- The Washington Times - Sunday, December 5, 2004

PHILADELPHIA — While his teammates celebrated a 34-6 victory over Army last season, Navy’s Josh Smith could only watch on a television screen.

Smith, the team’s leading tackler, came down with appendicitis a few days before the biggest game of the season. Despite his pleas, the team’s medical staff would not put off emergency surgery. So Smith watched the game from the team hotel.

“It felt great to go out there and celebrate,” Smith said after Navy’s 42-13 victory yesterday. “That’s what hurt the most last year, sitting in a hotel bed watching it. Then watching all my teammates, my buddies, my brothers celebrating without me after I had worked hard to get ready for the game and at the last minute couldn’t play.”

Smith made up for it with enough big plays to fill two rivalry games. With Navy starting to assert itself with a 14-0 lead in the second quarter, Smith picked off Zac Dahman’s pass and ran 67 yards for a touchdown.

Dahman was trying to avoid a sack and tried to dump the ball over Smith’s head to a safety valve, but Smith leaped to grab the pass.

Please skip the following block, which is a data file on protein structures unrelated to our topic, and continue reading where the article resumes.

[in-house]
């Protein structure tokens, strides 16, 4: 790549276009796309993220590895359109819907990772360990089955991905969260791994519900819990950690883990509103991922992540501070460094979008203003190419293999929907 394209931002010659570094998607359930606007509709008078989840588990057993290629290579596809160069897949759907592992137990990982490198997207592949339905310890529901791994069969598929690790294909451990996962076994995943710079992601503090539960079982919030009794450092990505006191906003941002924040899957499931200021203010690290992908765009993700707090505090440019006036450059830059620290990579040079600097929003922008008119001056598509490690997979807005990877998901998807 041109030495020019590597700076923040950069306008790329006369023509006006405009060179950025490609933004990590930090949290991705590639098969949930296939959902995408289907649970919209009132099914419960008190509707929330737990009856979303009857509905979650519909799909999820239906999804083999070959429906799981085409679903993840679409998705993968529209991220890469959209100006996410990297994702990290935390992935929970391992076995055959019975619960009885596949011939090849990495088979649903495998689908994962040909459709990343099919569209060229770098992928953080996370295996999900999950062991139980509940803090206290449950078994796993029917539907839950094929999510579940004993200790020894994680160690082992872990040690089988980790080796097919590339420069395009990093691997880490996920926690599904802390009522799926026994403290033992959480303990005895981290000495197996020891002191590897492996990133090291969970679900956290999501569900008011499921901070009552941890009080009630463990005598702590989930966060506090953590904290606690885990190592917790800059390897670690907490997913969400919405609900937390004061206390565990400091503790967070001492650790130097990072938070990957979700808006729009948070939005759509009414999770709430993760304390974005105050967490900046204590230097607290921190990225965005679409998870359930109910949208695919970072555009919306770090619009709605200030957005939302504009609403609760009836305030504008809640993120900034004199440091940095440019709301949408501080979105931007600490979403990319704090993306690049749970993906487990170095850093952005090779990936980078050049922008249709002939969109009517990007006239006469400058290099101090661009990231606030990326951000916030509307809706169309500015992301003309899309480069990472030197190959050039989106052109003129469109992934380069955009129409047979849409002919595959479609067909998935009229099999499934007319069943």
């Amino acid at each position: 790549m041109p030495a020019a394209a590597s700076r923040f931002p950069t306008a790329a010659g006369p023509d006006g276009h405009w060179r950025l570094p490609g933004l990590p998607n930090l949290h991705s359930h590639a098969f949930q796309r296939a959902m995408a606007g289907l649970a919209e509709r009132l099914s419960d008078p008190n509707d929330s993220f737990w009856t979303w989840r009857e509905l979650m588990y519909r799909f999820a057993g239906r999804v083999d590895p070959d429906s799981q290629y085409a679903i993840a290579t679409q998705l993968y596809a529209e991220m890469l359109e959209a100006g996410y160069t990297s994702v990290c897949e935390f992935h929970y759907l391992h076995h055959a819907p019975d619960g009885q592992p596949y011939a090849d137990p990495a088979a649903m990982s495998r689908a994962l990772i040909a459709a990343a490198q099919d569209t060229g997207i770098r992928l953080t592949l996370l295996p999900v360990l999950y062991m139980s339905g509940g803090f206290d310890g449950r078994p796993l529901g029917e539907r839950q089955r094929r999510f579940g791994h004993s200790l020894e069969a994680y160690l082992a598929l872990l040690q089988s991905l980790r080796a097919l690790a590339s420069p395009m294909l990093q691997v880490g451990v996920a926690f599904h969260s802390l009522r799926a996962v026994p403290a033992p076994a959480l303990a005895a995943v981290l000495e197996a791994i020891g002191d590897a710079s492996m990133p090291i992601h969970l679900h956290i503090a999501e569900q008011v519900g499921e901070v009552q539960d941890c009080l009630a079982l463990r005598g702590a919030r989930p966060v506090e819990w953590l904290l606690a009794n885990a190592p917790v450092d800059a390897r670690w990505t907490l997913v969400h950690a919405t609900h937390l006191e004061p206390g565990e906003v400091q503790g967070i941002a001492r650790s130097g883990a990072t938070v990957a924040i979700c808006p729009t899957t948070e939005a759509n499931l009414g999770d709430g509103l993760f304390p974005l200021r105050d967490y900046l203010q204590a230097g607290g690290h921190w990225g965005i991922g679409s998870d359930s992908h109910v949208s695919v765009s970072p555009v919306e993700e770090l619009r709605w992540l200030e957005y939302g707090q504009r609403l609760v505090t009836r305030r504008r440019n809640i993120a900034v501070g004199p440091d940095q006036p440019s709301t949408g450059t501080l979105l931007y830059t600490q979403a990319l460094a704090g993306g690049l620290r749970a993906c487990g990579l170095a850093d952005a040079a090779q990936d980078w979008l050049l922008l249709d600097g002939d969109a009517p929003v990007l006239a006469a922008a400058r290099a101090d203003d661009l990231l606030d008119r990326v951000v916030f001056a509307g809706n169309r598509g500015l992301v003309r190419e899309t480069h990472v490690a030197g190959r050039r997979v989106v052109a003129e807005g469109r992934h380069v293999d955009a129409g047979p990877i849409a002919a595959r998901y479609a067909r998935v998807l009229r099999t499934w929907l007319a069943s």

“It was a great individual play,” Navy coach Paul Johnson said. “I think he flashed back to his old days in Attica, Indiana, as a running back. They weren’t going to catch him.”

Johnson had the right idea about Smith’s high school career. Smith scored an incredible 63 touchdowns and 449 points as a high school senior and also averaged 24 points a game in basketball. And he put his roundball skills to good use to corral the interception.

“I just jumped up to block the ball, and he threw it right to me,” Smith said. “Actually, I looked up the big [stadium TV screen] and saw 30 [Army running back Carlton Jones] coming and I knew he was fast, so I just kept running.”

Smith also caused havoc in the Army backfield with a sack and a stuff for big losses. Both times he came nearly untouched to the ball.

“We moved around a lot,” Smith said. I think [Dahman] looked at us and then we moved into something else, so he’d have to wait a few more seconds and re-read everything.

“I faked a lot in the first half, but then in the second half I came [on a blitz] a lot. The first few times they weren’t really prepared. We knew if we could get one-one with a back, they weren’t the best blockers.”

Smith led the team with 12 tackles, which comes as no a surprise. He will become only the second player in program history to lead the team in stops for three consecutive seasons.

The defensive touchdown was the Mids’ second in as many games. Two weeks ago, David Mahoney picked off Rutgers’ Ryan Hart and scored.

“Josh Smith’s interception was a really big play,” Johnson said. “You know, we went almost three full years without scoring a touchdown on defense or special teams and now that’s two in a row on defense. We’re kind of getting use to it. That was a great play — a real momentum changer.”

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